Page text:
How Wantage led the way in steam powered passenger transport
26 November 2020
A short walk from Renaissance Wantage, on Mill Street, once stood Wantage Railway Station, the terminus of the Wantage Tramway. The line closed for the last time in 1945 but reminders of the first steam powered passenger tram in the UK can still be seen today such as on the façade of the former head office building in Mill Street. Here is a potted history of a fascinating little branch line.
The Wantage Tramway Company was created in 1875 to carry passengers and goods between Wantage and Wantage Road Station on the Great Western Railway and was in operation for nearly 70 years, being one of the most successful of the few rural lines that operated in England.
To begin with the two horse drawn passenger cars made the regular journey between the two stations. When a Grantham Steam Car was purchased, the tramway made history as the first regular passenger service to use mechanical traction. Every GWR passenger train that stopped at Wantage Road Station, in the village of Grove, was met by a tram to ferry passengers back to Wantage.
The tramway was also able to carry goods between the two stations, made easier by the fact that the tramway was of the standard gauge, so could use ordinary steam locomotives, the first one purchased for £350 in 1878 which soon became known as “Jane”.
To begin with the Wantage Tramway company was a big success, it is thought in large part because it was controlled by local people. Although fares were a little higher than other similar tramways, luggage was carried for free and for a few pence could even be collected or delivered in Wantage.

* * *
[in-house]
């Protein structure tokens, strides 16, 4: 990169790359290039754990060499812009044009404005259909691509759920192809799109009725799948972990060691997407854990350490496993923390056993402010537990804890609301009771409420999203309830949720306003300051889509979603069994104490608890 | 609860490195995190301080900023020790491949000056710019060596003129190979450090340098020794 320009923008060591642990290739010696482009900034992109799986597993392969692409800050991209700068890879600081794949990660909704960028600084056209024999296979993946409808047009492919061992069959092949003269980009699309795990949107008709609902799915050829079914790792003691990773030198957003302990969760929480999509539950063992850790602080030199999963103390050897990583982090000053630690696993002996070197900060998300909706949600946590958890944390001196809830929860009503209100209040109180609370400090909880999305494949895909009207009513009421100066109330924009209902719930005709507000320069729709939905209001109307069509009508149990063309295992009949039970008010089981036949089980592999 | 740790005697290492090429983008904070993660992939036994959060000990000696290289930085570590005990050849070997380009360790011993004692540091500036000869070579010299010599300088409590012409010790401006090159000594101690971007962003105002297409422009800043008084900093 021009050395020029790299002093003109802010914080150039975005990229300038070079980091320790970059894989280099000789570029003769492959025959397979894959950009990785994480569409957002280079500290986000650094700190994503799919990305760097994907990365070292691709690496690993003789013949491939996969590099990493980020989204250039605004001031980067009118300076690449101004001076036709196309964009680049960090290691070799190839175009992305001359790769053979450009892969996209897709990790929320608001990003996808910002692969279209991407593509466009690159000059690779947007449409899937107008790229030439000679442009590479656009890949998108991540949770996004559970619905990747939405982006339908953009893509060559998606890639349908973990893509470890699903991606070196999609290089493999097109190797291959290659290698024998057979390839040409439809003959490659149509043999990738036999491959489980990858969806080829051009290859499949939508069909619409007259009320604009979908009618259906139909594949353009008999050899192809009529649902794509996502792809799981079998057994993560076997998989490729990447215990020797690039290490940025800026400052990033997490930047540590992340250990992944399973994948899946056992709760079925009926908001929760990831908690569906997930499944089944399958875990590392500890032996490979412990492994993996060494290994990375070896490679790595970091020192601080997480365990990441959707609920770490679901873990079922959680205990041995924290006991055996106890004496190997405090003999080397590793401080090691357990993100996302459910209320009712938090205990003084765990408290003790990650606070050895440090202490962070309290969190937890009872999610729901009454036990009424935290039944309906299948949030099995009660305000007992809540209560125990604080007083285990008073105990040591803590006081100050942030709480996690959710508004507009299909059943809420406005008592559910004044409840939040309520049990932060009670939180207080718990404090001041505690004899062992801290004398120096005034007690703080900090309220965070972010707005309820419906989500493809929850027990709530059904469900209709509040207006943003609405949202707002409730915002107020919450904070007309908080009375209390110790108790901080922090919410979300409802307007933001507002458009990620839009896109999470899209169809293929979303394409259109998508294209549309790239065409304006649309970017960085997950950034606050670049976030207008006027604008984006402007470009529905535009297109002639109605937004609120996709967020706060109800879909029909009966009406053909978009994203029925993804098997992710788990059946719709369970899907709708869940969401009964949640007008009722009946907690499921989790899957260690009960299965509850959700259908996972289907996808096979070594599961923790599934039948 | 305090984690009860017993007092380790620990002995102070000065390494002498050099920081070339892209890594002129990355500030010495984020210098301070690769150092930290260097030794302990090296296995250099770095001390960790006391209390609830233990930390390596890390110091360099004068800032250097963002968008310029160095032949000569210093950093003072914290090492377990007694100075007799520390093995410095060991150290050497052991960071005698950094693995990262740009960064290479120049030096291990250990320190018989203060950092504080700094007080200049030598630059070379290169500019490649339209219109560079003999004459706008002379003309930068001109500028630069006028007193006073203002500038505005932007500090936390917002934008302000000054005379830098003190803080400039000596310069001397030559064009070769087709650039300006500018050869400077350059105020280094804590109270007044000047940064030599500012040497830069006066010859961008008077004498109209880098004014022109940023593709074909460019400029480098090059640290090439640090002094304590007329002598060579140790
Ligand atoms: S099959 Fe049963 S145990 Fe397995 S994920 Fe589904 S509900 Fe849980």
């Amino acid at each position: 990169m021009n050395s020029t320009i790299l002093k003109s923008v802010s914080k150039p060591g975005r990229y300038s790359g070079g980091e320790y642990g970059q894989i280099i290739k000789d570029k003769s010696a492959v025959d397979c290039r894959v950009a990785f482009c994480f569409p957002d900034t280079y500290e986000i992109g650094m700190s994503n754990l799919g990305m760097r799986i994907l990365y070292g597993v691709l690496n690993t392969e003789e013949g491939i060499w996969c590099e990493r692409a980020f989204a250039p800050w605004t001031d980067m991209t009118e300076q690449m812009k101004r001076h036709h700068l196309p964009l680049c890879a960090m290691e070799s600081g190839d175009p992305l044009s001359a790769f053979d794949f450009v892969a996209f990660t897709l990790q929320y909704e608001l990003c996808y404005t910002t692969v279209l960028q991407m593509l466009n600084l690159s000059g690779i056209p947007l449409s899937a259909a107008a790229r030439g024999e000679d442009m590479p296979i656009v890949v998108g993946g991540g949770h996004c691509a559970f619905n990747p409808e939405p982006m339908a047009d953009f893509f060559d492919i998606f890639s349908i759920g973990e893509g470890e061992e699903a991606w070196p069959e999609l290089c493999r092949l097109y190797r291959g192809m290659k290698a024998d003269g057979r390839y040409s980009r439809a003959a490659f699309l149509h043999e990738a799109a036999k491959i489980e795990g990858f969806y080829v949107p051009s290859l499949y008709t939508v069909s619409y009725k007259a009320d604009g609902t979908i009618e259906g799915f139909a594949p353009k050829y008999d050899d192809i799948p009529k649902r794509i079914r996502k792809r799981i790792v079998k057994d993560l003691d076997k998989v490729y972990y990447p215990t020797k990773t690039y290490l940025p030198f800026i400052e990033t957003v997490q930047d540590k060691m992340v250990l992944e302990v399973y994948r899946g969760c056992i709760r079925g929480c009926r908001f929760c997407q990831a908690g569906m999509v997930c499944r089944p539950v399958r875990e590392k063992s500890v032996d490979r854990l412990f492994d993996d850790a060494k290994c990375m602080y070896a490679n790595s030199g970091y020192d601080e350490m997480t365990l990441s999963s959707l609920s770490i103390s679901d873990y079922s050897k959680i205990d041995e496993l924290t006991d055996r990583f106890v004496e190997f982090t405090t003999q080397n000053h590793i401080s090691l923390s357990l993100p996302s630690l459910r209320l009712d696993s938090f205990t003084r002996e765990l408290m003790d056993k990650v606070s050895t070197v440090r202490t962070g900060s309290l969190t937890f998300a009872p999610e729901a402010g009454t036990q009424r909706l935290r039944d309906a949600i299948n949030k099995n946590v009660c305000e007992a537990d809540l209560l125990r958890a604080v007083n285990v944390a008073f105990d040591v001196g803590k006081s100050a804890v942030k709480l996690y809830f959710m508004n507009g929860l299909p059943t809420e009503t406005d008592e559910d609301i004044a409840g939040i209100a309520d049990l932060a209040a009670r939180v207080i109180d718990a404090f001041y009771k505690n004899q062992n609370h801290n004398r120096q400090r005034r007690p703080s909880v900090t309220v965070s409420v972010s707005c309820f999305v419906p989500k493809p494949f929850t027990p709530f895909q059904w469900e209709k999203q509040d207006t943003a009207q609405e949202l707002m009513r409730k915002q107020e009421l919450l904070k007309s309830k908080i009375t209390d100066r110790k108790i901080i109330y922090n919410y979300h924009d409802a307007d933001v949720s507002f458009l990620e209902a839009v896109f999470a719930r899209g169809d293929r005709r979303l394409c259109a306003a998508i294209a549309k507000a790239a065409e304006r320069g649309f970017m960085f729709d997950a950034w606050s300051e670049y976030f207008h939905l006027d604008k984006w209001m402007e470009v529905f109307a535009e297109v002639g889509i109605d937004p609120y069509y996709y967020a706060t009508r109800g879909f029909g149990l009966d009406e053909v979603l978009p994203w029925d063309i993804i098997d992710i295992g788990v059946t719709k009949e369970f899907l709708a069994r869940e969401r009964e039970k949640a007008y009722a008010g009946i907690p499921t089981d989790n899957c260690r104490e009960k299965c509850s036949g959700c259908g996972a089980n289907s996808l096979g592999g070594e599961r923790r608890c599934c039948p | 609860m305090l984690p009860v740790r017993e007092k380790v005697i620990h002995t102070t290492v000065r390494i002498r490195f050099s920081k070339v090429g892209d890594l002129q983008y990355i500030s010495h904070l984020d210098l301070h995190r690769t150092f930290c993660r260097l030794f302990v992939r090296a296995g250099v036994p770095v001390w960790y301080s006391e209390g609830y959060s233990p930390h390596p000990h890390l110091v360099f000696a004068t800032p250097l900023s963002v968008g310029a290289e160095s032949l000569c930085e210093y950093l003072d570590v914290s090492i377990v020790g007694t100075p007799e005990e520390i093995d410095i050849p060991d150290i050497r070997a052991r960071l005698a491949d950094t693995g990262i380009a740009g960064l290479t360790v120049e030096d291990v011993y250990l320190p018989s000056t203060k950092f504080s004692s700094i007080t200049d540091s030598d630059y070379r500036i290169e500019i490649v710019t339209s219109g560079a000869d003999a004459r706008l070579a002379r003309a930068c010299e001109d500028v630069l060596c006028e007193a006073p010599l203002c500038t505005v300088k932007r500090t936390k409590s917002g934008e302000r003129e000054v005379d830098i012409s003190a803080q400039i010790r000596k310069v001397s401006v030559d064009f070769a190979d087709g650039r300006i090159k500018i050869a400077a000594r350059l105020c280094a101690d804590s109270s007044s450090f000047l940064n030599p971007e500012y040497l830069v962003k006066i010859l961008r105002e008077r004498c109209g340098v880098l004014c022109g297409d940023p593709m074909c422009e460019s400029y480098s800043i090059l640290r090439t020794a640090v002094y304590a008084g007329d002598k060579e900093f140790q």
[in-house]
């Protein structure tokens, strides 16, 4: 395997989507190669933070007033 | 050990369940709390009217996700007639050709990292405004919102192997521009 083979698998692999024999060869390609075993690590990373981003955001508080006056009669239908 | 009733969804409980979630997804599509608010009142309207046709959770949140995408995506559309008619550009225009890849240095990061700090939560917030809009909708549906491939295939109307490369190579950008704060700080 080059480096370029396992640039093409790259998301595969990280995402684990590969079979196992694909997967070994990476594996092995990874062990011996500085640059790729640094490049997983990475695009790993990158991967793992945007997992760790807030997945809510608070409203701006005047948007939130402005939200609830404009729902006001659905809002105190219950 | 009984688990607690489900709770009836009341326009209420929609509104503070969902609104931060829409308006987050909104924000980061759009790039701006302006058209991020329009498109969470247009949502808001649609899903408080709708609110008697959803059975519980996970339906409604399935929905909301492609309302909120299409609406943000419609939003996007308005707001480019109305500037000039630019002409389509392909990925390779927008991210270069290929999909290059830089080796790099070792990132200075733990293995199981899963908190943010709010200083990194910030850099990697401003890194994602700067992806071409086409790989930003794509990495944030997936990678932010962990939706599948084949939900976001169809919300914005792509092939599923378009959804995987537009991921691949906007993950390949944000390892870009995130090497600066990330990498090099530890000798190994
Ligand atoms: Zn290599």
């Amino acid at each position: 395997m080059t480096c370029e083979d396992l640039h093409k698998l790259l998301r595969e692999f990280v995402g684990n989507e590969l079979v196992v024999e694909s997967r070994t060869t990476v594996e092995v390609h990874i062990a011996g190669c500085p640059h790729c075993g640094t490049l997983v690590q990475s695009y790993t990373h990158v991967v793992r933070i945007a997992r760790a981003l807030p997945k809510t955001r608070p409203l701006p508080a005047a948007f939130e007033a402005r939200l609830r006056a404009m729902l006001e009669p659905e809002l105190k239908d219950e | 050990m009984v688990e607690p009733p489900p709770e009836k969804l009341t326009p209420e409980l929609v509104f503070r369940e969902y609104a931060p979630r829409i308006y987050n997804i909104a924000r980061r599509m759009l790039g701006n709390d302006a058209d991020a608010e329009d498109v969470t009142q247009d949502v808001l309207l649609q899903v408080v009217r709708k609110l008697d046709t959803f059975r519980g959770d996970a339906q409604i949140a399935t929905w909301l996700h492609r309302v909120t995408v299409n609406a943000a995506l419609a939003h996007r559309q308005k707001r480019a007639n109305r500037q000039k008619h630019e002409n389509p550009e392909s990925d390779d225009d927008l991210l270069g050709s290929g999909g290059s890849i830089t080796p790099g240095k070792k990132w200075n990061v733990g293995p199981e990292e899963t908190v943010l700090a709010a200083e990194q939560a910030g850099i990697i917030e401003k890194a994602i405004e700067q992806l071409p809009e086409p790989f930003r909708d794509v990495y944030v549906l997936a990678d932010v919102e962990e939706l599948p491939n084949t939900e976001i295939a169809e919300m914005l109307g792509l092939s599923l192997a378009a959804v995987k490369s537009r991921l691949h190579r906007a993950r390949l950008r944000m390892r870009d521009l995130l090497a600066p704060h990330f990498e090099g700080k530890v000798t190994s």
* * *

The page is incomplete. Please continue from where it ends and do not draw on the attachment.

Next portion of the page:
Unfortunately, all good things must come to an end and in 1924 a bus service was introduced by GWR which led to a decline in revenue of the Wantage Tram Company. The passenger service was closed in favour of continuing the goods service and although trade fell off it picked up again during World War II due to the shortage of petrol.
Other than having to close for three months during the War due to mud on the track, churned up by lorries from the American base at Grove, the Tramway served Wantage for 70 uninterrupted years. It closed permanently in December 1945. “Jane” was auctioned off and shunted from pillar to post over the years.
Finally in 1968 three members of the Great Western Society took an interest in the old steam locomotive and persuaded Wantage Urban District Council to let them move the engine from Wantage Radiation Laboratory at Grove, where she had ended up two years before, to the Society’s depot at Didcot where they restored her. Occasionally in steam at the Didcot Railway Centre, “Jane” is thought to be the oldest working locomotive in existence and will always be remembered with affection by those who travelled on the Wantage Tramway.
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